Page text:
Arts

Stalkers can be a thing of comedy? Apparently so

There’s nothing quite like starting your comedy career at 15 only to be harassed by what could have been a stalker. That was the case for comedy newbie James Mustapic, Sasha Borissenko writes. 

Anxiety, daddy issues, homosexuality, spinsterdom, and creepy old dudes from the US, there is nothing 22-year-old James Mustapic didn’t shy away from in his show, Mildly Wild, for this year’s International Comedy Festival.

“I’m quite an anxious guy. I’m also a Sagittarian. Sure, there are definitely dark elements to the show but I only do things that I find funny. And I think a lot of people can relate to what I talk about. If you don’t laugh, you cry, right?!”

It's the grimness that sets him apart. Mustapic revels in it to the point of hysteria.

As for the dubious old man, he started contacting then 15-year-old Mustapic during a time when he was experimenting with low-fi videos.

“When I was a kid I didn’t have many friends so I started making YouTube videos to get some. They were, let’s just say endearingly low-fi. I loved Shortland Street so I would do a weekly roundup and Creepy Guy just added me on Facebook and that was that.”

And, thinking nothing of it, Mustapic added him back. And so it was.

A man, who Mustapic calls "Creepy Guy" would contact him night and day.

“At the time, I had no fans. No one cared about me so I was happy to have some love. I didn’t think it was creepy, it was funny, if anything. I would occasionally mess with him.

At 15, Mustapic thought the correspondence was harmless, he would even "string him along" for a laugh, he says. 

"He started by saying his wife and he were big fans but in hindsight, I think that was more of a cover up. He later told me his marriage wasn’t going so well. Looking at the messages now, holy sh&* they were so crazy. I mean drinking himself to death if I stopped doing videos? What is that?!”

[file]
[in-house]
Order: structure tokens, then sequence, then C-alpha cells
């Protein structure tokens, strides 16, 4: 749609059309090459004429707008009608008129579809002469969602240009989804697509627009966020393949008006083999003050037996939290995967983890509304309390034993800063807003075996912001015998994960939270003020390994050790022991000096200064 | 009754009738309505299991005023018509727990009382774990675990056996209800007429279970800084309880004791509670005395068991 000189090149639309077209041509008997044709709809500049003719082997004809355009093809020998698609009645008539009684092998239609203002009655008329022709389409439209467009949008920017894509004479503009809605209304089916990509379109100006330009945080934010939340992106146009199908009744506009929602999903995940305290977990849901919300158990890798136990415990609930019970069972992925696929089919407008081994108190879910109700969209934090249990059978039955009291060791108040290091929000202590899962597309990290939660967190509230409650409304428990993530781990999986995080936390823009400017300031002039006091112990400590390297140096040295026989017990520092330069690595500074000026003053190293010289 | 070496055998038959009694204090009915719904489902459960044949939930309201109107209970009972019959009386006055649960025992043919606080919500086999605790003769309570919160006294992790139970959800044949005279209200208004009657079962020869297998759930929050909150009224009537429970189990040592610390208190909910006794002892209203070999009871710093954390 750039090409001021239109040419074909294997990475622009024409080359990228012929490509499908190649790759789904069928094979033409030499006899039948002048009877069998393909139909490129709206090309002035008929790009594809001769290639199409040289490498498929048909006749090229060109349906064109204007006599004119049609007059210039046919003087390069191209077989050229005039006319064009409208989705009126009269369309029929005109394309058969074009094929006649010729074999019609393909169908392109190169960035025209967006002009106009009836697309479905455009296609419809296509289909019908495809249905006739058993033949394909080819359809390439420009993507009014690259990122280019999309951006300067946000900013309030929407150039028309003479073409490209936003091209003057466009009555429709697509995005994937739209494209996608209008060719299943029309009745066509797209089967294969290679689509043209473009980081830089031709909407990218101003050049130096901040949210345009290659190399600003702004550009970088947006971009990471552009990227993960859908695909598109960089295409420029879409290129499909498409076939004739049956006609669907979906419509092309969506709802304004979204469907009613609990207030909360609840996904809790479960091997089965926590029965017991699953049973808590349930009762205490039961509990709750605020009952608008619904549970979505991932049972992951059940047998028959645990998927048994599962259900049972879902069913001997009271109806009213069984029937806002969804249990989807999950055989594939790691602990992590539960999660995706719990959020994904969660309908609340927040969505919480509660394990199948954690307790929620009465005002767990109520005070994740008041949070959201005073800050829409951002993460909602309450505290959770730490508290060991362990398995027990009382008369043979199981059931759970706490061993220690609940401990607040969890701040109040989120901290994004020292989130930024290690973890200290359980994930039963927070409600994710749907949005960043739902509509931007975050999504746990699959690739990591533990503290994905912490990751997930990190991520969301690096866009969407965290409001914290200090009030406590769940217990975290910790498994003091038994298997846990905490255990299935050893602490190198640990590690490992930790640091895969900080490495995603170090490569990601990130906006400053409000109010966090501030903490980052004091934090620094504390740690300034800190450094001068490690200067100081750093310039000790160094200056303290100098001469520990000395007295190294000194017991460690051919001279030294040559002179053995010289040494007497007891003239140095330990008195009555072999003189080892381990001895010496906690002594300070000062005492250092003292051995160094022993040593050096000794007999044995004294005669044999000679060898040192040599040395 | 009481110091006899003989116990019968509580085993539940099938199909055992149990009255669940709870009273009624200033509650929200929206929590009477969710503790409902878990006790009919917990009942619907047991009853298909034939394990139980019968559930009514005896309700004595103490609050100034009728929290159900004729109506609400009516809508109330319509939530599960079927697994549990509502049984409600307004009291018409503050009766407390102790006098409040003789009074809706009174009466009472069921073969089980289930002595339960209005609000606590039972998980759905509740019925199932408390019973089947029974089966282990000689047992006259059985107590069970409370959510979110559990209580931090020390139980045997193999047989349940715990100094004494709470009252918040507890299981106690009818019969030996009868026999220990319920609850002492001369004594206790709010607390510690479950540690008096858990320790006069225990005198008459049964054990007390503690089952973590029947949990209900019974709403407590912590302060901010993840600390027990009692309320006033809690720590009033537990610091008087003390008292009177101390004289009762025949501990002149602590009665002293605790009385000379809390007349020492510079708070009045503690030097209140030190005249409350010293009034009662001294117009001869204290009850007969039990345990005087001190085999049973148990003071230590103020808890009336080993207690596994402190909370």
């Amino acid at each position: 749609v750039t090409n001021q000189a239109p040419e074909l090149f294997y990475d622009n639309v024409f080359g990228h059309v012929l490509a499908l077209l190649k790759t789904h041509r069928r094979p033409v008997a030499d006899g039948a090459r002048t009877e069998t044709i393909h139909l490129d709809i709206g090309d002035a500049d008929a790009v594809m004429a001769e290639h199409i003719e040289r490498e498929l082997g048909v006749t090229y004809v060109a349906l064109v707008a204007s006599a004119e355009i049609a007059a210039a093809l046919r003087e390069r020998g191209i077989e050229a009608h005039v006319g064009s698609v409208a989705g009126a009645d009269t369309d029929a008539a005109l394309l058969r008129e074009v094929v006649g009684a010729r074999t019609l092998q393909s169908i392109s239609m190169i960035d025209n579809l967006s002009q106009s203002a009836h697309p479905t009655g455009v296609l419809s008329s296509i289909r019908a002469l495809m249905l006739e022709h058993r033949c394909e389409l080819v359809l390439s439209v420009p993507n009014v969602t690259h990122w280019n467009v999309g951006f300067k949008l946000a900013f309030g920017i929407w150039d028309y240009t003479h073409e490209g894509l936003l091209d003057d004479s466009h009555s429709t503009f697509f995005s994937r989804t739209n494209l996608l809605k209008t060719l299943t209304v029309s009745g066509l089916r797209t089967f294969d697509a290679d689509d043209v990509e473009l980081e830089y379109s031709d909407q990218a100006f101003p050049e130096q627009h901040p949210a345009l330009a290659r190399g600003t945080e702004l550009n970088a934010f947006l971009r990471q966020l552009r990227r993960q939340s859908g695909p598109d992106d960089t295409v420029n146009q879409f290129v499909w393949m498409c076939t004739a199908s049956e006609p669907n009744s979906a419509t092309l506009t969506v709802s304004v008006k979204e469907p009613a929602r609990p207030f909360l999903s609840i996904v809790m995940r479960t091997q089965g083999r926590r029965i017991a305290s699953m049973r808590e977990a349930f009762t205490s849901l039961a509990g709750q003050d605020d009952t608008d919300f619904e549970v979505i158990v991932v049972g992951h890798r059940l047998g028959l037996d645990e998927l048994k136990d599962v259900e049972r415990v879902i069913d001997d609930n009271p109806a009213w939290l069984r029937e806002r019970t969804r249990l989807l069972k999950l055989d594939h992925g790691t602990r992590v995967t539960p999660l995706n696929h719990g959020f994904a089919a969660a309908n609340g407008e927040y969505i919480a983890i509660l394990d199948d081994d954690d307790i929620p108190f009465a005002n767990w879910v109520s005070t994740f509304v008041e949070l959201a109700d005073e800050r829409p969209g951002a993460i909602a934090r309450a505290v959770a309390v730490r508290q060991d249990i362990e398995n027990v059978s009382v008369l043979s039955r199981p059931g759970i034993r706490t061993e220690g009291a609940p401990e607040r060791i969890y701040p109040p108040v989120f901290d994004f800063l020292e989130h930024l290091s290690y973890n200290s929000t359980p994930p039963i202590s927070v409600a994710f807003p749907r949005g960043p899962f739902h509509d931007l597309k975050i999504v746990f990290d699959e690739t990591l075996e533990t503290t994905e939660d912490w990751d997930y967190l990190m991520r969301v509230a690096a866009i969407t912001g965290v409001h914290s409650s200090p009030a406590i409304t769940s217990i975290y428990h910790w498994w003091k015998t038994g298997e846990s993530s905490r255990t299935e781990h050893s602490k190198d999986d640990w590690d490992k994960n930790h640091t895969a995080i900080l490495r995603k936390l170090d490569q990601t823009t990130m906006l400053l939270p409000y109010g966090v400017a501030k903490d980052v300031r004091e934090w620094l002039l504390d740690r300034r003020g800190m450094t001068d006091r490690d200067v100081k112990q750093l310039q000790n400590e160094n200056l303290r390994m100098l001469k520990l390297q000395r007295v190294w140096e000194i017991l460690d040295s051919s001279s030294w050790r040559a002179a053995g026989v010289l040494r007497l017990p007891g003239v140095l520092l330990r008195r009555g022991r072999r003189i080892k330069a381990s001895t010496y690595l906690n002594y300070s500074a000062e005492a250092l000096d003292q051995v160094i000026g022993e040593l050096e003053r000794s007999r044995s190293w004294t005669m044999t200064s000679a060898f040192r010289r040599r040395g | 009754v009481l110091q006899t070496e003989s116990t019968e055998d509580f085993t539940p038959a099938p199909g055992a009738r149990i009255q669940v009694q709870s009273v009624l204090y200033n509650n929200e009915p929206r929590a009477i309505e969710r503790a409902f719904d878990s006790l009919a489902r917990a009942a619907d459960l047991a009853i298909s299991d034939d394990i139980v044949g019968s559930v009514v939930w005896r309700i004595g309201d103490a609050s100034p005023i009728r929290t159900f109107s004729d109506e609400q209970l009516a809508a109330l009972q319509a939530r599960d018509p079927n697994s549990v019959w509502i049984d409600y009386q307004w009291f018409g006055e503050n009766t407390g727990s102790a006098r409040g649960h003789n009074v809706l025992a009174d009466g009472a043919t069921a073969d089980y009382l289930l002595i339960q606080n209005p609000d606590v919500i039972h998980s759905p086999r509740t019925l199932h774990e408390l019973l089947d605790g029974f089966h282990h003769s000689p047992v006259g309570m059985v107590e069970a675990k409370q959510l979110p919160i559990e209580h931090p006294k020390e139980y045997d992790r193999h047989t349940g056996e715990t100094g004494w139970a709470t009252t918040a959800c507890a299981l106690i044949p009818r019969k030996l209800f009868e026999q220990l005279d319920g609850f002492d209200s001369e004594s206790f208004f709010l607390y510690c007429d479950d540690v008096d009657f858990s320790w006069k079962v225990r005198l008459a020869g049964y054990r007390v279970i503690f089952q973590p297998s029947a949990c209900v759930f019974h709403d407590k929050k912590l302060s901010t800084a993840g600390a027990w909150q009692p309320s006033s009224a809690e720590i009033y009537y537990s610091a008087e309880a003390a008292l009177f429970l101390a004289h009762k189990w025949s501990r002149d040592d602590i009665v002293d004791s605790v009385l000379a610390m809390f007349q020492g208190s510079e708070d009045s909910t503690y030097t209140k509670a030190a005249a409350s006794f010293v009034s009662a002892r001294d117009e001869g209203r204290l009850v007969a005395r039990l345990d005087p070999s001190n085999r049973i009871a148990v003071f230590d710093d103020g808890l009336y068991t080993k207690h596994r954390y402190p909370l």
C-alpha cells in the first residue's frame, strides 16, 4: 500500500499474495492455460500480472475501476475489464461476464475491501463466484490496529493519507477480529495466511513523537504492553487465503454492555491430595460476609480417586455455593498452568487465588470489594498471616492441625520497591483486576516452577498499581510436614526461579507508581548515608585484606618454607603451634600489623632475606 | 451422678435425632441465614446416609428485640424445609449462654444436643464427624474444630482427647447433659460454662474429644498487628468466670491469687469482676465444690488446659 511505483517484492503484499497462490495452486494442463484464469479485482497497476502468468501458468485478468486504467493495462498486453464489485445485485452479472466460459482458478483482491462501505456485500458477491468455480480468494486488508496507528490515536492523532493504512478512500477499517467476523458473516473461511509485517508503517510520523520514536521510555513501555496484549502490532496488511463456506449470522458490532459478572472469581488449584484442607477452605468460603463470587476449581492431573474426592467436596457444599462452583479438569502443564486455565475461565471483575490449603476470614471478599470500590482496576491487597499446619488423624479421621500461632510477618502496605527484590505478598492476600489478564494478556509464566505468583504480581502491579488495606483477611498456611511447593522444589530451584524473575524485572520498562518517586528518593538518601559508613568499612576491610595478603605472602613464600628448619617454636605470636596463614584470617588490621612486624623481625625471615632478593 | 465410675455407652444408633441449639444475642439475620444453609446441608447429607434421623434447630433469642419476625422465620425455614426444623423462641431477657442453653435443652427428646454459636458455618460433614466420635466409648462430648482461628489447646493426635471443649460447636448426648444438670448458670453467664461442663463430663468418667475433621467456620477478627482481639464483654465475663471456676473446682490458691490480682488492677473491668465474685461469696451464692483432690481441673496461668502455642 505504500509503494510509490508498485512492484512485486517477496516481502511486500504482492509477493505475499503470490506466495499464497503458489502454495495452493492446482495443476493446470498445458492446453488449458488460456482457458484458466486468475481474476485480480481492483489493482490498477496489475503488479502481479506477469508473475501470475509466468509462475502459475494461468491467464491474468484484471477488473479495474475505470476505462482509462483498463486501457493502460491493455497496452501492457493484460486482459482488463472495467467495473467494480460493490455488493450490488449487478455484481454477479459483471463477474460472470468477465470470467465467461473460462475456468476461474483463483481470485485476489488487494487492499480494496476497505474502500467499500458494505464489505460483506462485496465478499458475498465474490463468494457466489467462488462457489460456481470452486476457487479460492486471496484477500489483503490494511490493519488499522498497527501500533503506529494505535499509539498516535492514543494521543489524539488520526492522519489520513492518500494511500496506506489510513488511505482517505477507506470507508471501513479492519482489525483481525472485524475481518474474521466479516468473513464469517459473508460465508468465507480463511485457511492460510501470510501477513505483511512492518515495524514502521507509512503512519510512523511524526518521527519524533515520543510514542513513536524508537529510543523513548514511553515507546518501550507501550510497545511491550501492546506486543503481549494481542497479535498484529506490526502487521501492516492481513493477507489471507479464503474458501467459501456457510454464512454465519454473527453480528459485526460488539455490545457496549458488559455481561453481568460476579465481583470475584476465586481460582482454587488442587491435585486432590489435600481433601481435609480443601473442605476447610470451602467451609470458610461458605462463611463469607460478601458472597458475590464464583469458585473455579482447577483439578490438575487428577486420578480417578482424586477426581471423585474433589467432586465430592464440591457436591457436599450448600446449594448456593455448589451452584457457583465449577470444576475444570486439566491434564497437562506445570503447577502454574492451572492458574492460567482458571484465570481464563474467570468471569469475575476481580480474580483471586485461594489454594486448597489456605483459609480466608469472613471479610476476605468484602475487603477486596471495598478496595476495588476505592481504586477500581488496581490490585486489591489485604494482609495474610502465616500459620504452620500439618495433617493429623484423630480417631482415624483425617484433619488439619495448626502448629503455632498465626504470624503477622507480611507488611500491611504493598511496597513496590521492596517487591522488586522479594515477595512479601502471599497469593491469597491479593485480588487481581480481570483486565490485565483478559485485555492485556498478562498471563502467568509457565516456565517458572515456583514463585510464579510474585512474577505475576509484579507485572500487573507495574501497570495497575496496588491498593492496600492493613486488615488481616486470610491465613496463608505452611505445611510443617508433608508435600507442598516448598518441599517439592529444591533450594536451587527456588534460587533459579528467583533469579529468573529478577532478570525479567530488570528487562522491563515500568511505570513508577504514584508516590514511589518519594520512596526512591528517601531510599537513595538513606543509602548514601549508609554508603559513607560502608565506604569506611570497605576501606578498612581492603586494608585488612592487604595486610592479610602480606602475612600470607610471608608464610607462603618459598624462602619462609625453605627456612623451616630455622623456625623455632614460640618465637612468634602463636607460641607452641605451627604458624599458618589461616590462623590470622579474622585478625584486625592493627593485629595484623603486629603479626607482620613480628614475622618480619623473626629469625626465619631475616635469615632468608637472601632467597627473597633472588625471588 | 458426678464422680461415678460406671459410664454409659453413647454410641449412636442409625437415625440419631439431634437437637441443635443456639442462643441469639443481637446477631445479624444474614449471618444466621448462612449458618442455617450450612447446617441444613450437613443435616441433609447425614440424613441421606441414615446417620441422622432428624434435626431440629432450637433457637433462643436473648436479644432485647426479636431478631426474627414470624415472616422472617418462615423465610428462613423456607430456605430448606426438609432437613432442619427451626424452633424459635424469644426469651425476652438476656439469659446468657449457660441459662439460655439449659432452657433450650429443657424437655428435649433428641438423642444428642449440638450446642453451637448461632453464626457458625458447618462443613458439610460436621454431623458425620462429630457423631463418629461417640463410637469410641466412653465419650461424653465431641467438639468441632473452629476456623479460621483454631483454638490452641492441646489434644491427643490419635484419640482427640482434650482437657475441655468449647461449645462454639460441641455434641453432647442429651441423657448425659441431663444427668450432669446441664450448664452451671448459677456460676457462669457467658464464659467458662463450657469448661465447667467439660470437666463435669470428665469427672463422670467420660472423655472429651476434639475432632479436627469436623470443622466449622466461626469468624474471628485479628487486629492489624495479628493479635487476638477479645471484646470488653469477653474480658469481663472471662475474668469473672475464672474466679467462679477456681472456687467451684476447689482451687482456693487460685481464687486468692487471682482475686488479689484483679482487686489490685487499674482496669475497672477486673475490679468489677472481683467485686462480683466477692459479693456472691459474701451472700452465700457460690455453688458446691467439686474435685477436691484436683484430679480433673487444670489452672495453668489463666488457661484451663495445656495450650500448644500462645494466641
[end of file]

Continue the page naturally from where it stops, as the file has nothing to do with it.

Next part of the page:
It all reached a tipping point when Creepy Guy found out his address and sent him an SD card for his camera. “I didn’t think anything of it, I just threw it away. I just didn’t like the fact he had my address. I thought the gesture was simply him helping me become a filmmaker. But who’s to know what was on them.”

He never went to the police or told his mum. “But surely she knew. I mean surely.”

When the messages from Creepy Guy became too much for Mustapic, he decided to put an end to them. 

Creepy Guy didn’t deter Mustapic from continuing to make videos but he’s wary about pursuing a full-time career in comedy. “It’s so draining. The videos take up a lot of time. I love doing them but I don’t find performing to be amazingly rewarding, even if it’s a great gig. I don’t go off saying, ‘Yes, that was amazing,’ I’m more like ‘I’m so exhausted.”

Like Stockholm Syndrome? “Yes, like Stockholm Syndrome,” he says.

He once had a couple of middle-aged women come up to him after his show as they were so excited to meet a gay person. “Hilariously they said, ‘You must be sleeping with so many guys, when you have sex be sure to be safe.’ They were nice, but strange.”

- A surprising interaction seeing as Mustapic plays up his single status. “I mean I’m definitely not as desperate as I portray myself. I’ve high standards, which is why I like to think I’m single,” he laughs.

One thing's for sure, Mustapic is your quintessential millennial. “I thought I invented cbf - [acronym for ‘can’t be f*&^%’ - all the kids are using it] - I was 10 and I came up with it on my own and then I saw other people were using it. I should have gotten some IP before it got big.”

But 'cbb' - can't be bothered - is something he hasn't heard of. "Celebrity Big Brother?" Not quite. 

He did have me on the technical front, mind you. Going 'incognito' on one's computer, is something I've never dabbled in. “Awwwww don’t you know?!" He says patronisingly, yet endearingly. "It means anything you type in doesn’t go into your history. You should check it out, it can be helpful for, like, looking up 'whether you can eat food that ants have touched' and no one will find out."

Noted. 

We recently launched a crowdfunding campaign to sustain and expand LockerRoom, our section dedicated to covering New Zealand women in sport. We created LockerRoom to fill a gap in sports journalism, sharing inspirational, compelling and important stories that would otherwise go untold. To join our team as a supporter, simply click the red button.

Comments

Newsroom does not allow comments directly on this website. We invite all readers who wish to discuss a story or leave a comment to visit us on Twitter or Facebook. We also welcome your news tips and feedback via email: contact@newsroom.co.nz. Thank you.

PARTNERS